“Many said they’re looking to just have their kids have fun and let some of that cooped up energy out after weeks of being house-bound,” said Man Yee Lee, the YMCA spokeswoman. “On the other spectrum, though, we also saw some parents are looking for more opportunities to continue academic learning.”

Lee said, of course, camp will certainly look different. That means limiting the number of kids participating and changing the pickup and drop-off process. They’re also planning to have Zoom meetings if in-person camp is delayed. The Chicago Park District has postponed its registration and has moved the camp start day to July.

Programs are also considering virtual options, including a virtual art camp in Evanston.

“We could provide all the materials for the families to pick up before the camp starts and create a Zoom sign-in for the families to come out daily with the instructor leading the kids,” said Lawrence Hemingway, the director of the Evanston Park, Recreation and Community Services division in the northern suburb.

Changing health guidelines

Hemingway said the challenge is not knowing yet what the actual health guidelines will be. He said some families have pulled their registration for various reasons. This includes some families who might not be able to afford it now. He said his division has a plan for everything, including further cutting down the number of campers and relocating camps.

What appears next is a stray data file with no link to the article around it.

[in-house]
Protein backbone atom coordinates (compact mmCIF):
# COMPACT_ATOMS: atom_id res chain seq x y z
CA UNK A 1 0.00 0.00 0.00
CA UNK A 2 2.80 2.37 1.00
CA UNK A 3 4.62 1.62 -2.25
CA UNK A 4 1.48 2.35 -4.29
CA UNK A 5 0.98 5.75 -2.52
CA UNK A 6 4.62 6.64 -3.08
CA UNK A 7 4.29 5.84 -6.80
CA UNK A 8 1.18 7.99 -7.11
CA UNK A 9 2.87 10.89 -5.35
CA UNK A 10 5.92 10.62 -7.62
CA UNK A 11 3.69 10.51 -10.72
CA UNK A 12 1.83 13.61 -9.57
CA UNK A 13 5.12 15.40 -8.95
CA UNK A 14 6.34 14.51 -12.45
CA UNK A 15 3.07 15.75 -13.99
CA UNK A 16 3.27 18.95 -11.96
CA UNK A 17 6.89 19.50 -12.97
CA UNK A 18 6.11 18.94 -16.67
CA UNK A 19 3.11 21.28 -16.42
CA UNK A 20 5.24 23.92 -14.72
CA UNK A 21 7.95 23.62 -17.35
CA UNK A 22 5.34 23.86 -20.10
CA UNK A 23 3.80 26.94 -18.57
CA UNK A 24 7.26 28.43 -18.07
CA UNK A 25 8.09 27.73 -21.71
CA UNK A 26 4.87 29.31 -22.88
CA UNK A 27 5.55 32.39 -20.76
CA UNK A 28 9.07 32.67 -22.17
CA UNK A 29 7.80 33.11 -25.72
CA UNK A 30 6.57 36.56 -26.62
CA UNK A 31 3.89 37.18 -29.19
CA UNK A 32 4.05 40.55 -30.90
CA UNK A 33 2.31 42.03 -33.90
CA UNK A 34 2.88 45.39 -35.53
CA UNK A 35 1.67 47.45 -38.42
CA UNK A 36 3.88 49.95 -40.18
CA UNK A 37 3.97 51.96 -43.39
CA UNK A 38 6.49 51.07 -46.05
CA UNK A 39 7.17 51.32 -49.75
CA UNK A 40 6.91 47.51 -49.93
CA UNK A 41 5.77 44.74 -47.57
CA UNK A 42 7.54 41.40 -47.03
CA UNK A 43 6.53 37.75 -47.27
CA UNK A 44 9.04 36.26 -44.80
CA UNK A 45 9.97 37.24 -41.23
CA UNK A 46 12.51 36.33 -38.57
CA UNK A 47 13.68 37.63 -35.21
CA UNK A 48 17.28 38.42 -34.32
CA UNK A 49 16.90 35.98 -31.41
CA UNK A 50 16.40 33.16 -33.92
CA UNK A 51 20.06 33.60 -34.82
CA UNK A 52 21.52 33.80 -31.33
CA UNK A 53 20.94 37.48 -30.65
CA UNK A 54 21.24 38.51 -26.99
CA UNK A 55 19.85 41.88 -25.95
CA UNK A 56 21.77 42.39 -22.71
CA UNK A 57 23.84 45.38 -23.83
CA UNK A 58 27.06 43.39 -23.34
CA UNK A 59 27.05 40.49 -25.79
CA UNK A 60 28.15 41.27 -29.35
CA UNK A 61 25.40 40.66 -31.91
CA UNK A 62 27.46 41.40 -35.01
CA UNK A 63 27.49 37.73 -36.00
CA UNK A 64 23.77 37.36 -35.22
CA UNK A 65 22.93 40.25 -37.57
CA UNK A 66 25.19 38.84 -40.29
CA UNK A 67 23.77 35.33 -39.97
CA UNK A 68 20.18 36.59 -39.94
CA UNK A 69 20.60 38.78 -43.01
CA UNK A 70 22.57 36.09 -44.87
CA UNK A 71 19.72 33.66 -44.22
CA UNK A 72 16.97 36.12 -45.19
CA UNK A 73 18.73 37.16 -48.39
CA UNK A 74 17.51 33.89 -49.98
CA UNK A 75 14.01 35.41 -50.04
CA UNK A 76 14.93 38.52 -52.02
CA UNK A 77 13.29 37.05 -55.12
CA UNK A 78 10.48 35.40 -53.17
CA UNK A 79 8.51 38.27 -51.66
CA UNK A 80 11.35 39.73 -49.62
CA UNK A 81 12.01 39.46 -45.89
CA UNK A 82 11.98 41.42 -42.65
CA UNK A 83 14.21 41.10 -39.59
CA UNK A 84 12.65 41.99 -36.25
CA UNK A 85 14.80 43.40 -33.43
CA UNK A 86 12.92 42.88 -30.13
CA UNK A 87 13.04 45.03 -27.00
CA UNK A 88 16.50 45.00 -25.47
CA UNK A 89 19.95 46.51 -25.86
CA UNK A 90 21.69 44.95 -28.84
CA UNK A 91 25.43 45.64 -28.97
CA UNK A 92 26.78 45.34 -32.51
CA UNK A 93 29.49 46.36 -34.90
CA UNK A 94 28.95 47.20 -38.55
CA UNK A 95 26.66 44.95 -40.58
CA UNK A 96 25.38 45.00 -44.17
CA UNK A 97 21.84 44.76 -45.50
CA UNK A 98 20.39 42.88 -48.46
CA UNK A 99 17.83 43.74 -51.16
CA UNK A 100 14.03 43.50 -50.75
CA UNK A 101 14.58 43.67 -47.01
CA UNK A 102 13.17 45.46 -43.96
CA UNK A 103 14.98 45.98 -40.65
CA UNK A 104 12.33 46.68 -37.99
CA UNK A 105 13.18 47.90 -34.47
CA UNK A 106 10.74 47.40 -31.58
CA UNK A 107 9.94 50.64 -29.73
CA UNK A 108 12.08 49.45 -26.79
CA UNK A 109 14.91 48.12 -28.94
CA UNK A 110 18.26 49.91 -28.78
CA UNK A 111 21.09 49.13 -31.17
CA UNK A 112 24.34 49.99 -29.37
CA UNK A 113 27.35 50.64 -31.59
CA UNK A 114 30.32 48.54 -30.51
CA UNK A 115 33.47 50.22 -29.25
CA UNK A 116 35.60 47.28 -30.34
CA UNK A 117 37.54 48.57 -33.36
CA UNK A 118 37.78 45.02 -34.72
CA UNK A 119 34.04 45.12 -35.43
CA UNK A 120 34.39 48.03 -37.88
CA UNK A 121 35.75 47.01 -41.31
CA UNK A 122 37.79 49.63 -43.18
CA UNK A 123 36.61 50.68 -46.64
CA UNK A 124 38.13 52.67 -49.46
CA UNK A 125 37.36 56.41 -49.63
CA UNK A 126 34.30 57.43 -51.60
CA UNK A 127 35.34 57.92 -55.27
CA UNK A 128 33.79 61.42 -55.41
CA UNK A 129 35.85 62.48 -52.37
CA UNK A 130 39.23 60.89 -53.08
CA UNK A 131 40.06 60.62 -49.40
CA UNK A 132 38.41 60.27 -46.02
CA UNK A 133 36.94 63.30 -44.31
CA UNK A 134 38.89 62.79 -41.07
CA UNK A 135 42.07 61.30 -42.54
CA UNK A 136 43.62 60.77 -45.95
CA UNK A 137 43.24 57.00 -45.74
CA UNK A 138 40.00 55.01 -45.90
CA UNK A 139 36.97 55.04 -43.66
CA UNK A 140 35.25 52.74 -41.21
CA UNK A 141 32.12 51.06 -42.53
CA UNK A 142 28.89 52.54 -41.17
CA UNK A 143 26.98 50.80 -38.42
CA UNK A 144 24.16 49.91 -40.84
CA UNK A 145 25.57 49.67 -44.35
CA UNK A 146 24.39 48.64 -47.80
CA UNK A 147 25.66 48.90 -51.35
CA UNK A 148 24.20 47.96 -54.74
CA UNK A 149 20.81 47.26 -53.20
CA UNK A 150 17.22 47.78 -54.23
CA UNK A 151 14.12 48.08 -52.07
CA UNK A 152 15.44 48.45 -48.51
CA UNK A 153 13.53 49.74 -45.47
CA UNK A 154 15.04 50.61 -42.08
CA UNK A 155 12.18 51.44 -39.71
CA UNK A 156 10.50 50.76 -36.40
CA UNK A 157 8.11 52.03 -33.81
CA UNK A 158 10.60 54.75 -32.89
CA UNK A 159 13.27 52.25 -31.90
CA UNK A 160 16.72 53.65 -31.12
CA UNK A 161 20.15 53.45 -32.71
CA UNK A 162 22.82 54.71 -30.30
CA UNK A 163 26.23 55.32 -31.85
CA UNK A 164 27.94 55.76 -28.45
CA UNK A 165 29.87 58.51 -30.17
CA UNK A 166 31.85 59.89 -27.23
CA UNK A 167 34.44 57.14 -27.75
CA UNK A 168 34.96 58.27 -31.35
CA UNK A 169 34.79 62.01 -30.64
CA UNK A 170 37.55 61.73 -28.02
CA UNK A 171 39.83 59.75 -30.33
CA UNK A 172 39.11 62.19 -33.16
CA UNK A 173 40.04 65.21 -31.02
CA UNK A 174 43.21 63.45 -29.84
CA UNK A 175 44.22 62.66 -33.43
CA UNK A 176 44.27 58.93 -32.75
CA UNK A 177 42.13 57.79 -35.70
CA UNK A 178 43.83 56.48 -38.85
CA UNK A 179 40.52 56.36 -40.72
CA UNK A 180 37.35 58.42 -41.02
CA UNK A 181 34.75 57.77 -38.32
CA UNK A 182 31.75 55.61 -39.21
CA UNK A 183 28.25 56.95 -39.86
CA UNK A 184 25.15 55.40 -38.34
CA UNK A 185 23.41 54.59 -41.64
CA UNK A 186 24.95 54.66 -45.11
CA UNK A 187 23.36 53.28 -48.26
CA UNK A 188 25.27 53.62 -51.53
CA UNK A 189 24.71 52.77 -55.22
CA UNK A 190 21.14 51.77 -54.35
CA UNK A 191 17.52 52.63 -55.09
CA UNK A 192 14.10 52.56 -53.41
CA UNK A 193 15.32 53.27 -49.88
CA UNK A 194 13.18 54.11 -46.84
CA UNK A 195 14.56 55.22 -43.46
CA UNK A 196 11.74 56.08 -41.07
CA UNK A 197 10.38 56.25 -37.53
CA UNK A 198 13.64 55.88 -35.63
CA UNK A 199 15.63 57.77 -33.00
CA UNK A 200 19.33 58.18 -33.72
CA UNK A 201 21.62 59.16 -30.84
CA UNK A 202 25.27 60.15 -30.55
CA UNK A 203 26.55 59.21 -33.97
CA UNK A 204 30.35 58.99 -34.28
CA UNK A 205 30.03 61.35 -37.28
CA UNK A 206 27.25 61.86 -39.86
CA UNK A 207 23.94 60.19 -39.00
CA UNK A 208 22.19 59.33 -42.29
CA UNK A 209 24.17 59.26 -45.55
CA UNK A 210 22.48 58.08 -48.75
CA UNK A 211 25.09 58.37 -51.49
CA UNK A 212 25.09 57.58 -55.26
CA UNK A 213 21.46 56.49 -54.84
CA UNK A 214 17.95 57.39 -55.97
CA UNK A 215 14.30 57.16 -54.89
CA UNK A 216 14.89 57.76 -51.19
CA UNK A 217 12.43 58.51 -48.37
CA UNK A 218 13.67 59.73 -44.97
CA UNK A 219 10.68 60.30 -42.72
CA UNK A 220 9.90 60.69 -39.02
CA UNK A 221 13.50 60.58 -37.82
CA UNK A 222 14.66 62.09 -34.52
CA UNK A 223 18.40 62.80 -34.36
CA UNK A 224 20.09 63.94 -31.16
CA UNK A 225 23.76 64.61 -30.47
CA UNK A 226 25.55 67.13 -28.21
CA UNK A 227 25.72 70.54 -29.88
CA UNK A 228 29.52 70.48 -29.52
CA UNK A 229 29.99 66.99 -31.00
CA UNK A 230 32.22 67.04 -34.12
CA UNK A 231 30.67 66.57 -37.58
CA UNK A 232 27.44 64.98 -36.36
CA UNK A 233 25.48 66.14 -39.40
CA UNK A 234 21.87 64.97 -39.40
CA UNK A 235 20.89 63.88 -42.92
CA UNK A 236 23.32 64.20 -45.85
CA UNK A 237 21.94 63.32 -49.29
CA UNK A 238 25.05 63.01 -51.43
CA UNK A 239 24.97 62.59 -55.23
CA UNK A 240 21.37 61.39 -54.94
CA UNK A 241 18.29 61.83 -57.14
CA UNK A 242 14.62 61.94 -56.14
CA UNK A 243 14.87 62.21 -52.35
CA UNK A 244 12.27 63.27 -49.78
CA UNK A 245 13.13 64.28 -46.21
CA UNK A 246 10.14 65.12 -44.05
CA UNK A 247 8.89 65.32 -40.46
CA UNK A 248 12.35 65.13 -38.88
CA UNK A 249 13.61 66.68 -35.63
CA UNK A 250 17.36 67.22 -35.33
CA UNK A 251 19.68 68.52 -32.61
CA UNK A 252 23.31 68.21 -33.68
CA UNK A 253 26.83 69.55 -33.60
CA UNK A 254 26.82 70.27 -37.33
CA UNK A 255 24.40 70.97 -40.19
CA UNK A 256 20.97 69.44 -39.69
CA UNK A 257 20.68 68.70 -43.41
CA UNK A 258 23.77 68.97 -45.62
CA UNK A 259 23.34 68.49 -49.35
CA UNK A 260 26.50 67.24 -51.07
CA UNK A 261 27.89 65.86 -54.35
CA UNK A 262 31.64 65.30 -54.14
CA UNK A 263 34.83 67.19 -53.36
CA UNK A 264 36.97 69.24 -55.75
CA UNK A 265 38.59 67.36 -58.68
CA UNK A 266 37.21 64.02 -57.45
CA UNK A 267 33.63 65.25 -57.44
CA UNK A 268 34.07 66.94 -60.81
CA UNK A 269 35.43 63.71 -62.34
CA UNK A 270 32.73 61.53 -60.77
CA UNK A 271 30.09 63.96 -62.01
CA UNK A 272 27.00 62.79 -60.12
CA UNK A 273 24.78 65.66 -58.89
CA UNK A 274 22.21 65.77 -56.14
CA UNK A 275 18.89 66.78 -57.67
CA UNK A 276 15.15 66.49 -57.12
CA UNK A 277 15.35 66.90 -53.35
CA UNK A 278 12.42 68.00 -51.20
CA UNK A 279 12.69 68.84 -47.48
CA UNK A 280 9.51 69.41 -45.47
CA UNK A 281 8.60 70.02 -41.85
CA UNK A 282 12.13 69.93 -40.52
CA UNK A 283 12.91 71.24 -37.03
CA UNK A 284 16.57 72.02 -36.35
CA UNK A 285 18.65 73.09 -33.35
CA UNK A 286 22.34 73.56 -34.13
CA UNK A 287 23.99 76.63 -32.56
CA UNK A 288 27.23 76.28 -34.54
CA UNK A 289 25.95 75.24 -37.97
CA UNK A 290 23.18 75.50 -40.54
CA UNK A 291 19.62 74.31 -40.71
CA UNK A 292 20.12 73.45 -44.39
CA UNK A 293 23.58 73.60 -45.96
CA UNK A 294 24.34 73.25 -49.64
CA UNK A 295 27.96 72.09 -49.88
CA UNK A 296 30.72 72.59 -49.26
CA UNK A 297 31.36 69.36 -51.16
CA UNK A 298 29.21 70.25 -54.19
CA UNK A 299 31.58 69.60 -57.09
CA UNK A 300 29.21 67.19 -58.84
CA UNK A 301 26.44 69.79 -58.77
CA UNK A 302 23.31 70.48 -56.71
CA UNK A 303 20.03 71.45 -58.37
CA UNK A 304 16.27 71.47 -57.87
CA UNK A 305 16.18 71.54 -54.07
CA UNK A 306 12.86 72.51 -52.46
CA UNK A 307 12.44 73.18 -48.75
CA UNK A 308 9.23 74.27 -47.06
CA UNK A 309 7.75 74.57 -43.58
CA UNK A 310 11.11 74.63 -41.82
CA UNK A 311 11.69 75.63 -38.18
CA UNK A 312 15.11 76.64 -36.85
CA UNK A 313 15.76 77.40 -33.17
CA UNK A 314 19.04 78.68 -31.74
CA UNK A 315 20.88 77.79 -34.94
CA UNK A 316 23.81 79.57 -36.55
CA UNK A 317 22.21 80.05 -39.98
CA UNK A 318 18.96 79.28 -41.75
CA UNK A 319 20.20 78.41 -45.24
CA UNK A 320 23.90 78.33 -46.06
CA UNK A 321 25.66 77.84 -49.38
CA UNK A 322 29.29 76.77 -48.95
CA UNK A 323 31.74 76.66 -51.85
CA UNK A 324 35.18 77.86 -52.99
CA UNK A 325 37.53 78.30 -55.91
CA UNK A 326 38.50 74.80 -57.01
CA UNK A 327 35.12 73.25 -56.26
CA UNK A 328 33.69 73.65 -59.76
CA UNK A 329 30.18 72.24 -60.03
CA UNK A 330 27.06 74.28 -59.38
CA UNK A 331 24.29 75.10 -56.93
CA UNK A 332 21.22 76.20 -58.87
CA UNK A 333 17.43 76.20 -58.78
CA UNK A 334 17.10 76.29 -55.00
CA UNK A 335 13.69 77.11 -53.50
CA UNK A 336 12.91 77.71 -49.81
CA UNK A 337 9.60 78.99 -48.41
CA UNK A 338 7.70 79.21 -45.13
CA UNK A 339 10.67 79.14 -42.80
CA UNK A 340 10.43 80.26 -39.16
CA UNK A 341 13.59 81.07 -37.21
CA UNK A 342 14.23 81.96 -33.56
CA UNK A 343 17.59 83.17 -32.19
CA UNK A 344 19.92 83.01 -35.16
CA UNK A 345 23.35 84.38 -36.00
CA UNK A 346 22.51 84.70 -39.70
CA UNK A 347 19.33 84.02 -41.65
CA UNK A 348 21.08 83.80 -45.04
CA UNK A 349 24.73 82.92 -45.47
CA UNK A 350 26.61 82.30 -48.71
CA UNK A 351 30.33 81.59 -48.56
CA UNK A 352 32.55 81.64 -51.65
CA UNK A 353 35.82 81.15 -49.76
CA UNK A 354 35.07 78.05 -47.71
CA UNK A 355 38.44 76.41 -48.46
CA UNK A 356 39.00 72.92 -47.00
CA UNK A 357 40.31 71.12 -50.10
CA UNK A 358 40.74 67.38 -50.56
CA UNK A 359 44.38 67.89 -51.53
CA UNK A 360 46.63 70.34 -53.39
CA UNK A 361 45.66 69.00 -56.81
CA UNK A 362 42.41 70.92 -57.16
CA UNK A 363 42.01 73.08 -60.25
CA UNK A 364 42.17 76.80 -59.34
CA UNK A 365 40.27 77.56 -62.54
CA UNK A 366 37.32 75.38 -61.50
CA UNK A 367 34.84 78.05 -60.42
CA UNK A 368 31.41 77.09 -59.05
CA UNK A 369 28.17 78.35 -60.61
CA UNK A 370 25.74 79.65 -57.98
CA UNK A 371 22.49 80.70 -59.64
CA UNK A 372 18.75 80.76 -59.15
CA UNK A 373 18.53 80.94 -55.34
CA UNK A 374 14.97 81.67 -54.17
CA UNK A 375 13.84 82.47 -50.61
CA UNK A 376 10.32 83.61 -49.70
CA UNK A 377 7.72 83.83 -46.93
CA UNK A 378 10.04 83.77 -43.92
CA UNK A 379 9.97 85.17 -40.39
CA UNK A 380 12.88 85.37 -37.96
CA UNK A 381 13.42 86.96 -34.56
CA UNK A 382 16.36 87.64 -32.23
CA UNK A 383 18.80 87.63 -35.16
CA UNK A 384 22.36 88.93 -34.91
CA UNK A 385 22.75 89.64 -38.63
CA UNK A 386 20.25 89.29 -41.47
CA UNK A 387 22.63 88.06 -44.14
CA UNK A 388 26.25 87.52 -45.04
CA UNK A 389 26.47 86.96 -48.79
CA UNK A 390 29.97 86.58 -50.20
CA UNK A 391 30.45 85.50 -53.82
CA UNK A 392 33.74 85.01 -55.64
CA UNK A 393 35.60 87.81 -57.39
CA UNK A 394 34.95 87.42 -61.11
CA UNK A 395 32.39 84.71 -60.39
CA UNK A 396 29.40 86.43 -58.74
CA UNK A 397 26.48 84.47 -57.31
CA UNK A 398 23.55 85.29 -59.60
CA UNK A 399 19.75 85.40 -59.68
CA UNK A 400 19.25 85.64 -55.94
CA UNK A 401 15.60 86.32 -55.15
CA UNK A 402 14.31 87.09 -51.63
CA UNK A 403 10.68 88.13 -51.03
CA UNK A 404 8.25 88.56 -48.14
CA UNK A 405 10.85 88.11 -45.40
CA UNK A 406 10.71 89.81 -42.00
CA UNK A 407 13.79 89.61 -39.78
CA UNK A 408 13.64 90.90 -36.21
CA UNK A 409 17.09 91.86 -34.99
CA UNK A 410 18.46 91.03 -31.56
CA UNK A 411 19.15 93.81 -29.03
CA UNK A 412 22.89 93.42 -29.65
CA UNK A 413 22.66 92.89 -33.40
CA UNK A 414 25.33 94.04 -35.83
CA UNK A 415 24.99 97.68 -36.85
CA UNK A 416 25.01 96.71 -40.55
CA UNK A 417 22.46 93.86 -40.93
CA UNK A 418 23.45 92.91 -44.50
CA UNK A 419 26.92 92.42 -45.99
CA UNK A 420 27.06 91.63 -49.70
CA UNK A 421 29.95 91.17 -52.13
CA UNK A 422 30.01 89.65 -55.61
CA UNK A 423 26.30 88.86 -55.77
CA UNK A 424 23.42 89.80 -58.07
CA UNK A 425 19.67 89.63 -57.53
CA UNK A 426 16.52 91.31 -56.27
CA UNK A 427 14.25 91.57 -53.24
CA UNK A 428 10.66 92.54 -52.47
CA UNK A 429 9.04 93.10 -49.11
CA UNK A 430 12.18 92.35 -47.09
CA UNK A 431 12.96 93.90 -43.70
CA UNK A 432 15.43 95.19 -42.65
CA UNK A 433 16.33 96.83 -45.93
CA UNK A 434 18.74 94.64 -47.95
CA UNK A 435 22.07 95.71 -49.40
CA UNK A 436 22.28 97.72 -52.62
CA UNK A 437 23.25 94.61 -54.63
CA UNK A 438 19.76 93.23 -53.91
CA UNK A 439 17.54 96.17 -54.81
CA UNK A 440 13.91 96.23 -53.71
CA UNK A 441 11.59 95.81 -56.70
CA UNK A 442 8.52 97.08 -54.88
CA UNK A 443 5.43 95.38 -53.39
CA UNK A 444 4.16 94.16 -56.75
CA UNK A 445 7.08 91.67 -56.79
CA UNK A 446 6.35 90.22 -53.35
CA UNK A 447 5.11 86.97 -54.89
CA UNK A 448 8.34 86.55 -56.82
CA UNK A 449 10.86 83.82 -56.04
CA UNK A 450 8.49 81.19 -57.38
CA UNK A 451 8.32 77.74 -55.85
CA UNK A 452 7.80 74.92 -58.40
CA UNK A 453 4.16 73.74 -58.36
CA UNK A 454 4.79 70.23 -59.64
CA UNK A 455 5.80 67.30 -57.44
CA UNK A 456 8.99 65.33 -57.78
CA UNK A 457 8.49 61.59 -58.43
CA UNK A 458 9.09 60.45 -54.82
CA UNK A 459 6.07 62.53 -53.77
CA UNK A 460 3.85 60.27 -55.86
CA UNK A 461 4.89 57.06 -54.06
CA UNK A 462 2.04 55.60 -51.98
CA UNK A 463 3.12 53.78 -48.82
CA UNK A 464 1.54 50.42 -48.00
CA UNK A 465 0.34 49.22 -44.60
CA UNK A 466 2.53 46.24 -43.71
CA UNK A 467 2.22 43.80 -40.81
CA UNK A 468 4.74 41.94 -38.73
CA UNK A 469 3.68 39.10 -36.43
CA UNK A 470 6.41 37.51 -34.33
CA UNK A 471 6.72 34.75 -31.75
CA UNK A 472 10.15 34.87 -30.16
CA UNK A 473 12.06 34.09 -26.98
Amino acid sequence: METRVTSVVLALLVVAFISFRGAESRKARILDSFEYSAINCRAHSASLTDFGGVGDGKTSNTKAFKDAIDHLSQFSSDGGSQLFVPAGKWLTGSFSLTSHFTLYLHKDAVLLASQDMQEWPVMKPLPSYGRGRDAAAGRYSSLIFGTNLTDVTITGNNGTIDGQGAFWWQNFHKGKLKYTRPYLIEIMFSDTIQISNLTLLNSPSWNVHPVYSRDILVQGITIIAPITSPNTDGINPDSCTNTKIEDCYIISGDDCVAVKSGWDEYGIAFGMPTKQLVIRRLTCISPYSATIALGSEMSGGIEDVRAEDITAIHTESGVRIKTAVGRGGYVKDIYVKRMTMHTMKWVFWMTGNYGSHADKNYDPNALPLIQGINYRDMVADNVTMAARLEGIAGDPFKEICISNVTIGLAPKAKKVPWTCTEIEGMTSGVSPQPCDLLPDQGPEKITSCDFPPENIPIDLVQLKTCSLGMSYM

“We’ll be prepared to start at a later date [or] put social distancing guidelines in place,” he said.

He said some of the more contact-heavy sports programs will shift to skill and drill camps. “Horse” might be the only game played at basketball camp.

Hemingway said normally they would’ve interviewed potential camp workers in March. They’re holding off on making job offers for the summer.

The last option is canceling in-person camp.

“We’ll have to figure out what that impact looks like,” Hemingway said. “We really would hate it if we aren’t able to offer those opportunities to our young people.”

Bolingbrook mom Tenille Jackson has already canceled lifeguard camp for her fifth grade daughter. She’s spent the last few summers in the pool, but not this year.

“Especially after Dr. [Ngozi] Ezike talked about the fecal shedding, I was like nope,” Jackson said. “We’re not doing that.”

Dr. Ezike with the Illinois Department of Public Health said for the time being, public swimming pools pose a health risk in spreading coronavirus.

Jackson is founder of a group called Chicagoland Mom Squad. She said while some parents are pulling their kids from camp out of health concerns, others don’t have much of a choice but to hold out hope. She said parents should talk with their employer if the only option is to continue working from home while caring for their children.

Jackson knows her daughter is disappointed about spending summer at home, so she’s coming up with daily activities — masked bike rides, gardening and s’mores.

“The big thing for me right now is I really want to make sure we’re opening in September,” Jackson said.

It might not be the summer anyone wants, but she thinks schools reopening in the fall should be the priority.

Susie An covers education for WBEZ. Follow her on Twitter @WBEZeducation and @soosieon.